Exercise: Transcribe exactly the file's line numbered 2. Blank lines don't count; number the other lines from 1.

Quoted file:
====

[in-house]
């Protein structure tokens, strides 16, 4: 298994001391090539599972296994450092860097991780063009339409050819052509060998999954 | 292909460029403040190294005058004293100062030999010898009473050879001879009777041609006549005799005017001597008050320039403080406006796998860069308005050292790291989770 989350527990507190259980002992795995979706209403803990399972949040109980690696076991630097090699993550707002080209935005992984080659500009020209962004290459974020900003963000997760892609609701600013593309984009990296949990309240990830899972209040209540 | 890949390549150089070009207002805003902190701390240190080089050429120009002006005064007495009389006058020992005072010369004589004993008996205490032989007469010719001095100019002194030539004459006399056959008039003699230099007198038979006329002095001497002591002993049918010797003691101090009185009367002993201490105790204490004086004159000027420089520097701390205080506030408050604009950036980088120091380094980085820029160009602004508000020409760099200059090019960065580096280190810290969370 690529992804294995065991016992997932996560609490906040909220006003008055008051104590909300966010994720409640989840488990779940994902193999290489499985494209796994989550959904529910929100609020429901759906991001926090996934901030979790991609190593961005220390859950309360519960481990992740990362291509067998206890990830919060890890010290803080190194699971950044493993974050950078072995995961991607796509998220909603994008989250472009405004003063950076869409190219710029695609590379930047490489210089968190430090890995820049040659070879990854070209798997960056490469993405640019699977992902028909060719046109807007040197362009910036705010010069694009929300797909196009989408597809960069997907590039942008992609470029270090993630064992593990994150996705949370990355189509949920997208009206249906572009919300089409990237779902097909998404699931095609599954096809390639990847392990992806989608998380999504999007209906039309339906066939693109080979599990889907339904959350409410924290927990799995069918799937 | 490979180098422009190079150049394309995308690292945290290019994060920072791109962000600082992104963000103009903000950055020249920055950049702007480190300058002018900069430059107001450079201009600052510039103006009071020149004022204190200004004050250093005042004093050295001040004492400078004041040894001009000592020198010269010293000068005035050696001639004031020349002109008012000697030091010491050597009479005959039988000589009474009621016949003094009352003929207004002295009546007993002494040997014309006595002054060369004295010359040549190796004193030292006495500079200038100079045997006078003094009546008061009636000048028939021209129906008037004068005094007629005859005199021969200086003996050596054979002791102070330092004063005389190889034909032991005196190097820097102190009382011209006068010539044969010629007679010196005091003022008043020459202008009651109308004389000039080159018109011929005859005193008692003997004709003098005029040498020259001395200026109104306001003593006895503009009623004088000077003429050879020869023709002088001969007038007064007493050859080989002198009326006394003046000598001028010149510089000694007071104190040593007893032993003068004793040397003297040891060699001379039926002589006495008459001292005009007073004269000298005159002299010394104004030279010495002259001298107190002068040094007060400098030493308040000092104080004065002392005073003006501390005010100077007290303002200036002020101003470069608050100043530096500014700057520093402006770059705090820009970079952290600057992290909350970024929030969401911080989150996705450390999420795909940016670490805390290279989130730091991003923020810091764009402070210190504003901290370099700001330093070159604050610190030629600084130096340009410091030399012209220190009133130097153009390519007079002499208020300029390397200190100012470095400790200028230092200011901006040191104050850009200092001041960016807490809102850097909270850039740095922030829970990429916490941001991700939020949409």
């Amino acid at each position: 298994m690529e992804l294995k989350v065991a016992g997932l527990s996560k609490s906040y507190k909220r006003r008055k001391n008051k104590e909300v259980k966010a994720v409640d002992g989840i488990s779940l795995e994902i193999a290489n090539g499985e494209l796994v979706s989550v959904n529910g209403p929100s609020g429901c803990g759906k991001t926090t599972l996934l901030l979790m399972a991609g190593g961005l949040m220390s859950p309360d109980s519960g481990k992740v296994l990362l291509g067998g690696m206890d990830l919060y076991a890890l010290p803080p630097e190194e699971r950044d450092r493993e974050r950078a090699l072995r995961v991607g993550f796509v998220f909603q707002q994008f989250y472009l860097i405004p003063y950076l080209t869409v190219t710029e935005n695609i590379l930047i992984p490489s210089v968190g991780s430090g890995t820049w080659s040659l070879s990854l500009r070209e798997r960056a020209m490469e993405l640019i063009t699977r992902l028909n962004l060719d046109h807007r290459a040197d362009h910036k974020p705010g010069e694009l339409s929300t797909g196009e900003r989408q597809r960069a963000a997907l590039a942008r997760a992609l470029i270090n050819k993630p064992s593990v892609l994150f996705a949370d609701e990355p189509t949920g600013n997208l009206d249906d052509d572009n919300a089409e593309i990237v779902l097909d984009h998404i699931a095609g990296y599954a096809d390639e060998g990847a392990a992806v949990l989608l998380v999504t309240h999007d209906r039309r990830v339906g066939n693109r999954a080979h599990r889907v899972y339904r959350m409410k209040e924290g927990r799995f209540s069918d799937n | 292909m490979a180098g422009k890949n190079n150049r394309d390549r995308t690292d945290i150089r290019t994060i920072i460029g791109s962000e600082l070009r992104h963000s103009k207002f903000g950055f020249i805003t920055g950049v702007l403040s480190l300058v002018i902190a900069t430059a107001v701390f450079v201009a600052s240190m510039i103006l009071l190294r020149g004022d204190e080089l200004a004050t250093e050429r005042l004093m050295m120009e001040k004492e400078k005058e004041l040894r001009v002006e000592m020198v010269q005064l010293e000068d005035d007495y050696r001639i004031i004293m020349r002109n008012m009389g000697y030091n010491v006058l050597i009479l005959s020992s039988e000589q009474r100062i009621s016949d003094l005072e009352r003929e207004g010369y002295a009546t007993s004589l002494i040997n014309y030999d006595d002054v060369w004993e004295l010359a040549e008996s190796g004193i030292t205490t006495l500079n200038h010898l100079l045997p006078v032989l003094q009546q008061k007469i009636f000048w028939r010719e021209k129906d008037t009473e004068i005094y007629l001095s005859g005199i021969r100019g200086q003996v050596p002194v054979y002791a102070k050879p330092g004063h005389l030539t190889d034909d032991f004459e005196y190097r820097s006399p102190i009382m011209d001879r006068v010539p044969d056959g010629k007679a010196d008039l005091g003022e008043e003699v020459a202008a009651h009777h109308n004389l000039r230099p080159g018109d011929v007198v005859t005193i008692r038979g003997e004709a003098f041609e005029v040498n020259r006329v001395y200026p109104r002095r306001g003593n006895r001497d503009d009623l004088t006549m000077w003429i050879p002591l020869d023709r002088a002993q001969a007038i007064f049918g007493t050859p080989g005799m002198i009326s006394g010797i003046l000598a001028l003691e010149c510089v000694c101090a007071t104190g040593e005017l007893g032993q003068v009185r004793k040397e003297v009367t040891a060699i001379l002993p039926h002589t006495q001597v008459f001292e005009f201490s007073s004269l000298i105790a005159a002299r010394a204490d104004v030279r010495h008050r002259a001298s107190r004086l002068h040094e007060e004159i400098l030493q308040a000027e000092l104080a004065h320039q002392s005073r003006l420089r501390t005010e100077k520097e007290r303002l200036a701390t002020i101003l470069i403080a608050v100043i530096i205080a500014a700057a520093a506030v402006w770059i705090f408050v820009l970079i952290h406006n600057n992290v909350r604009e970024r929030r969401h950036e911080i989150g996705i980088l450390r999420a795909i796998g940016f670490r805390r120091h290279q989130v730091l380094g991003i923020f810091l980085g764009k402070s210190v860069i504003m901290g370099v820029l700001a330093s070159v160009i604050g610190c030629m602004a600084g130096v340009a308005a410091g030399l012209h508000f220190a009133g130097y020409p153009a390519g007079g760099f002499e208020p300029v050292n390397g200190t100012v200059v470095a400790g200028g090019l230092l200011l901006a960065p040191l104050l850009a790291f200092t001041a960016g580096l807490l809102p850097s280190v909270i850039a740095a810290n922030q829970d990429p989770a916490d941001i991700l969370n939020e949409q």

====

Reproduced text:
């Protein structure tokens, strides 16, 4: 298994001391090539599972296994450092860097991780063009339409050819052509060998999954 | 292909460029403040190294005058004293100062030999010898009473050879001879009777041609006549005799005017001597008050320039403080406006796998860069308005050292790291989770 989350527990507190259980002992795995979706209403803990399972949040109980690696076991630097090699993550707002080209935005992984080659500009020209962004290459974020900003963000997760892609609701600013593309984009990296949990309240990830899972209040209540 | 890949390549150089070009207002805003902190701390240190080089050429120009002006005064007495009389006058020992005072010369004589004993008996205490032989007469010719001095100019002194030539004459006399056959008039003699230099007198038979006329002095001497002591002993049918010797003691101090009185009367002993201490105790204490004086004159000027420089520097701390205080506030408050604009950036980088120091380094980085820029160009602004508000020409760099200059090019960065580096280190810290969370 690529992804294995065991016992997932996560609490906040909220006003008055008051104590909300966010994720409640989840488990779940994902193999290489499985494209796994989550959904529910929100609020429901759906991001926090996934901030979790991609190593961005220390859950309360519960481990992740990362291509067998206890990830919060890890010290803080190194699971950044493993974050950078072995995961991607796509998220909603994008989250472009405004003063950076869409190219710029695609590379930047490489210089968190430090890995820049040659070879990854070209798997960056490469993405640019699977992902028909060719046109807007040197362009910036705010010069694009929300797909196009989408597809960069997907590039942008992609470029270090993630064992593990994150996705949370990355189509949920997208009206249906572009919300089409990237779902097909998404699931095609599954096809390639990847392990992806989608998380999504999007209906039309339906066939693109080979599990889907339904959350409410924290927990799995069918799937 | 490979180098422009190079150049394309995308690292945290290019994060920072791109962000600082992104963000103009903000950055020249920055950049702007480190300058002018900069430059107001450079201009600052510039103006009071020149004022204190200004004050250093005042004093050295001040004492400078004041040894001009000592020198010269010293000068005035050696001639004031020349002109008012000697030091010491050597009479005959039988000589009474009621016949003094009352003929207004002295009546007993002494040997014309006595002054060369004295010359040549190796004193030292006495500079200038100079045997006078003094009546008061009636000048028939021209129906008037004068005094007629005859005199021969200086003996050596054979002791102070330092004063005389190889034909032991005196190097820097102190009382011209006068010539044969010629007679010196005091003022008043020459202008009651109308004389000039080159018109011929005859005193008692003997004709003098005029040498020259001395200026109104306001003593006895503009009623004088000077003429050879020869023709002088001969007038007064007493050859080989002198009326006394003046000598001028010149510089000694007071104190040593007893032993003068004793040397003297040891060699001379039926002589006495008459001292005009007073004269000298005159002299010394104004030279010495002259001298107190002068040094007060400098030493308040000092104080004065002392005073003006501390005010100077007290303002200036002020101003470069608050100043530096500014700057520093402006770059705090820009970079952290600057992290909350970024929030969401911080989150996705450390999420795909940016670490805390290279989130730091991003923020810091764009402070210190504003901290370099700001330093070159604050610190030629600084130096340009410091030399012209220190009133130097153009390519007079002499208020300029390397200190100012470095400790200028230092200011901006040191104050850009200092001041960016807490809102850097909270850039740095922030829970990429916490941001991700939020949409």